Nyhavn Copenhagen

By now, it was getting late and I was hungry so I did what I always do in a new city- I hunted down the Hard Rock Cafe. I know, I know. I just can't get enough of that authentic culture. I justify it by saying the Local Legend burger is practically local cuisine, and it's different at every location so I'm basically immersing myself in the culture. Right? The burger in Copenhagen is the Pølseburger, which is a delicious pork sausage that tops the usual beef burger. I had fun with the server who taught me how to pronounce the ø sound and, because now the museums had closed and I had some time to kill before heading to the airport, the staff happily refilled my drink for an extortionately long time while I rested my very, very aching legs! 

Finally, I popped into the shops to get some souvenirs, including the aforementioned straw pig in Tiger (well, I couldn't go to Copenhagen without visiting my favourite Danish export!), before returning to Nørreport to get my metro back to the station. In the past six hours, I'd walked in one huge circle and experienced everything I wanted to do in Copenhagen.

Danish houses

Honestly, I feel like my short day trip was the perfect amount of time. Copenhagen strikes me as a compact city- it's incredibly easy to walk around- and I didn't find myself wishing I'd had longer. In fact, I think I would have been at a loss for what to do if I'd stayed for a couple of days. So it turns out my impulsive decision to book those flights was a genius idea, and I can't wait to book another day trip soon. I'm thinking Oslo or Luxembourg. Any other suggestions?

8 comments :

  1. I loved Nyhavn but I think we lucked out on timing. Me and my bf accidentally arrived during a jazz festival so we spent our first evening sat together right on the edge of the dock drinking beer with soft jazz drifting over from the main area. Bliss. We were there a few days though so I can see how if you only had a few hours that might be time better spent doing other things.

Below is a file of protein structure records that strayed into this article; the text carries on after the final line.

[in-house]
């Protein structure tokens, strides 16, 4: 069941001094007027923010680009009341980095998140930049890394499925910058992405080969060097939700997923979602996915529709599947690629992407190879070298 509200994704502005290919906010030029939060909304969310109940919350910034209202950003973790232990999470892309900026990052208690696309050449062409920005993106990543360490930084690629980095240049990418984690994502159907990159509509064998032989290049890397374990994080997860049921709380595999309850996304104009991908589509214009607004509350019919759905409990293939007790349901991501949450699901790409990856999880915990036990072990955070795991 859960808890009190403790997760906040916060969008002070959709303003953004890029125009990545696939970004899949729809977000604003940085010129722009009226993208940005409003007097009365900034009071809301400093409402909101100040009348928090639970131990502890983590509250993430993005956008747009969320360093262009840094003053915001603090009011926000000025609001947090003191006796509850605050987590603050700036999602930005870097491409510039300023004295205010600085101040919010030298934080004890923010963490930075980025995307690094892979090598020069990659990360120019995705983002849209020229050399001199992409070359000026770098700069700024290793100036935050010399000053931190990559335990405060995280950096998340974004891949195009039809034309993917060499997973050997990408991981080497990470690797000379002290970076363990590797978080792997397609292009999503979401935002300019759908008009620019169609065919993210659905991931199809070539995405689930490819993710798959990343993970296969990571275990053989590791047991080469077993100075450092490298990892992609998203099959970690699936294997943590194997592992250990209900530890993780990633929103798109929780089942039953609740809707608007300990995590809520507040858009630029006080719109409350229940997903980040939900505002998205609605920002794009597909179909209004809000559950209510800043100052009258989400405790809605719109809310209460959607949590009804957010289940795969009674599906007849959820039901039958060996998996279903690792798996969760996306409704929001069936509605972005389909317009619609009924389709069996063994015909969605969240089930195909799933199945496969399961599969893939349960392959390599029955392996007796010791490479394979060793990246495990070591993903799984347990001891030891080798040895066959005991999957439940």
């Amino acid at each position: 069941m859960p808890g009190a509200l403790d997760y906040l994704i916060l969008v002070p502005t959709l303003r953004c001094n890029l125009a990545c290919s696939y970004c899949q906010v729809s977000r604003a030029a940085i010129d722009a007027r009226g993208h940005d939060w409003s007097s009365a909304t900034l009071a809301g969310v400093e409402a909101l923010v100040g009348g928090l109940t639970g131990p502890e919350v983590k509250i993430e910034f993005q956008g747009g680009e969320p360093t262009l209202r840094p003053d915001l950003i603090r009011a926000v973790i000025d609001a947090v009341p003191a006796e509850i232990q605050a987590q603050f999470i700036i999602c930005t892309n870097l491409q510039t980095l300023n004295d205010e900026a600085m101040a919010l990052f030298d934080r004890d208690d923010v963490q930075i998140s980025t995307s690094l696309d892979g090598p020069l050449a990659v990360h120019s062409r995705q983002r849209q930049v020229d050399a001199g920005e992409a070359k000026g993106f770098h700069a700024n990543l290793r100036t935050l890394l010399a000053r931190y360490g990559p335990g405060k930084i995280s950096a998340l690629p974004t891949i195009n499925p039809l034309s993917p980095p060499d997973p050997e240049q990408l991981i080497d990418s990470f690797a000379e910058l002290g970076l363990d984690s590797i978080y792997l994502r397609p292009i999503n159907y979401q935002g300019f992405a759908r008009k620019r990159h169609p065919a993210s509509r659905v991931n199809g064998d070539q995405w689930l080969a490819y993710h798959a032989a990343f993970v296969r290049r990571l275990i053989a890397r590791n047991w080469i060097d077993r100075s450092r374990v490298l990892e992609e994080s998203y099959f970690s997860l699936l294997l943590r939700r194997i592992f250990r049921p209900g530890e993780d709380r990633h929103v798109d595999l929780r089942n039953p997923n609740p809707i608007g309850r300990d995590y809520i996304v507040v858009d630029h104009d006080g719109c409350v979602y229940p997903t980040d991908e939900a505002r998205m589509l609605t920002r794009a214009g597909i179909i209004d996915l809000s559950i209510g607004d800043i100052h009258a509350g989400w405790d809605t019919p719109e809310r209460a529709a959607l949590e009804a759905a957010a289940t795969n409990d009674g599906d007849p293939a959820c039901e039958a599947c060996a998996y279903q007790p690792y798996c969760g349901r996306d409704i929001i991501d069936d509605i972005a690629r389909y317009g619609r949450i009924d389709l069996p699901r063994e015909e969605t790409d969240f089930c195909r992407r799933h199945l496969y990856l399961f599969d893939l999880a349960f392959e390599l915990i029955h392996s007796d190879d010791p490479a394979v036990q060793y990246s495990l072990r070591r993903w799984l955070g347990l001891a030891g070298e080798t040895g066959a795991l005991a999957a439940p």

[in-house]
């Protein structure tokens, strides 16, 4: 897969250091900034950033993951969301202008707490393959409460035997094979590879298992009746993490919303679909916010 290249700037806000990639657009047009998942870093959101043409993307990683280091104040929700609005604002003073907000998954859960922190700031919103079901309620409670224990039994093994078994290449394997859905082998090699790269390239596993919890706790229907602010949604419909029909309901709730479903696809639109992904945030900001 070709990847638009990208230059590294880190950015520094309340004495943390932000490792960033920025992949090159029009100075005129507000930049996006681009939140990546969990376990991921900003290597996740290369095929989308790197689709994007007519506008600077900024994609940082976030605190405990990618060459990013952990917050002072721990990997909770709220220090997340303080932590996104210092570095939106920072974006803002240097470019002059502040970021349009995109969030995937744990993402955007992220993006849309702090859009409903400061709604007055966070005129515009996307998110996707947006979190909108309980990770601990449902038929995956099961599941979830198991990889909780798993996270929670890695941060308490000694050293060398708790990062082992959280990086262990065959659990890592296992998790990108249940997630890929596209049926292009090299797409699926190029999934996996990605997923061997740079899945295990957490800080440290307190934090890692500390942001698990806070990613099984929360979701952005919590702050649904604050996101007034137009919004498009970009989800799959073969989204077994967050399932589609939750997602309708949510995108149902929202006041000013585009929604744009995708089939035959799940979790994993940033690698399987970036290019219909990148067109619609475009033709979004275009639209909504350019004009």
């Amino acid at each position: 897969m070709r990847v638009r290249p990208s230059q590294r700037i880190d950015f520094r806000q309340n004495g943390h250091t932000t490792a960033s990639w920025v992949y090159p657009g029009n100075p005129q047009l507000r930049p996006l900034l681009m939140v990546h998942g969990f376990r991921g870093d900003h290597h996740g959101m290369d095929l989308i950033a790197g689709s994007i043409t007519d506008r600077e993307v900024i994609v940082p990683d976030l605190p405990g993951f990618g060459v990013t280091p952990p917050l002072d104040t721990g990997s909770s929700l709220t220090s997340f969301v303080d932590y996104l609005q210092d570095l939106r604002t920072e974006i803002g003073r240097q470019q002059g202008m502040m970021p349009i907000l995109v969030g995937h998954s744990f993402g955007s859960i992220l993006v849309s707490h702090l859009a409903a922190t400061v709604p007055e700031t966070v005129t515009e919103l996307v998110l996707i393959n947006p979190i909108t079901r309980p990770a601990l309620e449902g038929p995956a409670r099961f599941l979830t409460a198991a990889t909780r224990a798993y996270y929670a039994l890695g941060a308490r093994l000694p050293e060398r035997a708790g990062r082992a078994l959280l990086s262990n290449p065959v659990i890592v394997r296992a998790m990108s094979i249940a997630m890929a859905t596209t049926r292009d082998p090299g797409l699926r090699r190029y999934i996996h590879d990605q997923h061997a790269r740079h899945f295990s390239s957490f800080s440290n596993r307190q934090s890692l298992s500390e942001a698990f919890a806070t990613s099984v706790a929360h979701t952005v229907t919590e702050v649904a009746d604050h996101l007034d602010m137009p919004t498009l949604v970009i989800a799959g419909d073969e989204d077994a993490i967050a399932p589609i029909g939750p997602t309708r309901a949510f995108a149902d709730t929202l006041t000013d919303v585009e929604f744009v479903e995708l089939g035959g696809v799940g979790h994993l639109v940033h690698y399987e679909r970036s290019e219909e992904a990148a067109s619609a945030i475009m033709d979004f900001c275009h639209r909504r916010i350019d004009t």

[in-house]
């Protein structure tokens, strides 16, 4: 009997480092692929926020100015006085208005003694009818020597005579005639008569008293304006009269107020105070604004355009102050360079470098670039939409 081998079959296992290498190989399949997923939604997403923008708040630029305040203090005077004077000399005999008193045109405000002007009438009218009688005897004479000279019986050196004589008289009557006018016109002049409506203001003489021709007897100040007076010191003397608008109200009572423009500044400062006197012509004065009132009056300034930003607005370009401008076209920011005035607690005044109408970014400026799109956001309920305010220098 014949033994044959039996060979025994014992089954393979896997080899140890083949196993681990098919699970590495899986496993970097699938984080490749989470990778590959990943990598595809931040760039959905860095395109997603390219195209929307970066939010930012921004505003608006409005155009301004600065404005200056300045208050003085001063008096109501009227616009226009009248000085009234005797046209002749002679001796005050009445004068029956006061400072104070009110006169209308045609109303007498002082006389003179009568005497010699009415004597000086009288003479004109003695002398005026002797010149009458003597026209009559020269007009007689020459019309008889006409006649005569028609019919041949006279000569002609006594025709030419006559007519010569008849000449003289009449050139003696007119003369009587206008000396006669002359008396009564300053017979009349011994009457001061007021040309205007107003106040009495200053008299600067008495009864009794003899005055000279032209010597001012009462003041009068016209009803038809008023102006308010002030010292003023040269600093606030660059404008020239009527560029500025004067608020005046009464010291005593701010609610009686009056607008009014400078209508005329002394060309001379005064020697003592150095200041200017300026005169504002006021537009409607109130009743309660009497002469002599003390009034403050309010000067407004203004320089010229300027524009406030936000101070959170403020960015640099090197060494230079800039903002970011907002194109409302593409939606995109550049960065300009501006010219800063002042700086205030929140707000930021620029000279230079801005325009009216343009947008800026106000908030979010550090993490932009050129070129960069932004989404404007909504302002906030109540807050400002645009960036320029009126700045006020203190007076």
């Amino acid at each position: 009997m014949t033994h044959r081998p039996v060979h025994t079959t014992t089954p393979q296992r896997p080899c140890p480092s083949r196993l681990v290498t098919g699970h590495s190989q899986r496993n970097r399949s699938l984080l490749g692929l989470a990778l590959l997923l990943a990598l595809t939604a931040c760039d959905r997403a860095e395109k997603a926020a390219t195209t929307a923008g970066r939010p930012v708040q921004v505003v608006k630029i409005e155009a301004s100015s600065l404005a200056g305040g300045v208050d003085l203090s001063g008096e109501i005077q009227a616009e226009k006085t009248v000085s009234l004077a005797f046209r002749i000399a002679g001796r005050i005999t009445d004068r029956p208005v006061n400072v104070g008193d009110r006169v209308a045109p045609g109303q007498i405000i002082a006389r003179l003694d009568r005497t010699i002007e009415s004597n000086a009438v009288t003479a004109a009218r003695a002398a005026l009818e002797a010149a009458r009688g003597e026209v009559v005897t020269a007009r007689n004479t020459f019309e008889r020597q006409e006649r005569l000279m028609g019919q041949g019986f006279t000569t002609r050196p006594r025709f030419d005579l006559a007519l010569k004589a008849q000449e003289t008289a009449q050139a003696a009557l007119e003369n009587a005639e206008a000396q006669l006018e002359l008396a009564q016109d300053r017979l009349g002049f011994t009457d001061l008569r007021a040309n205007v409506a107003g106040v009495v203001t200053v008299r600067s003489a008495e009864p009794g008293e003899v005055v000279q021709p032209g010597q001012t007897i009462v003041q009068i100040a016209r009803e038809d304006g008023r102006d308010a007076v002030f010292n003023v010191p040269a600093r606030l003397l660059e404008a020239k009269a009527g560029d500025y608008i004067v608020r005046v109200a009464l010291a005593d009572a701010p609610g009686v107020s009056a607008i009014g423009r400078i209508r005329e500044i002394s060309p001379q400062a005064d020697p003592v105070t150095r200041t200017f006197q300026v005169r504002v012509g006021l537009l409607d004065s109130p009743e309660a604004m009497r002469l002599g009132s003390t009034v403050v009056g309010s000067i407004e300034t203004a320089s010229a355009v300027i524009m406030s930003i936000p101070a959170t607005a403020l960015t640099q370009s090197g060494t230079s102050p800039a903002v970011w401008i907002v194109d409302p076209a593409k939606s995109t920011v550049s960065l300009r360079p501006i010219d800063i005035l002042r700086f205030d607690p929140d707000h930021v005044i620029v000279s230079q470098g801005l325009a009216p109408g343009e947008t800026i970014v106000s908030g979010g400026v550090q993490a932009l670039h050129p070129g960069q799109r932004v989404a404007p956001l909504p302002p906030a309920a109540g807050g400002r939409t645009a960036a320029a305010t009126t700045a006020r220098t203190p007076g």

I'm planning a one night trip to Luxembourg later this year and from what I've seen its definitely a good day-out option. I've heard Brussels makes a nice day trip too.

    F L Y N N


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    1. Ooh thanks! I'll look into Brussels!

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    2. I would second that, you could definitely have a fun day trip to Brussels! x

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  2. Loved this post! My boyfriend and I couldn't decide between Oslo, Stockholm and Copenhagen for our holiday. We finally settled on Stockholm as when we researched Oslo and Copenhagen, the same thing we kept seeing was that there "wasn't much to do."

    There's a travel based vlogger on YouTube called Wolters World and he's brilliant! If you're deciding where to go, he talks through the positives and negatives of that place, tells you the best things to do/see, how to get around, where to eat, where not to eat!

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  3. I felt the same as you in Copenhagen. I really liked it there, but even though we only did two nights I felt like it was a bit too long. I think it would be a lovely place to live (if you ignore the prices) and it is wonderful to visit but it is a little limited!

    Nicola // pink-confetti.co.uk

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  4. Wow, really cheap flights.
    Copenhagen is a fantastic city with the best ice cream.

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  5. Copenhagen is somewhere I'd love to visit and doing it in a day sounds like a great plan - especially when I hear how expensive it is. I visited Luxembourg last August with my mum and it was fantastic - I really fell in love with the city, it was so beautiful!

    Hannah - Suitcase and Sandals xx

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  6. I love that you took yourself on a spontaneous day trip like that! I'm glad it was worth the journey :) x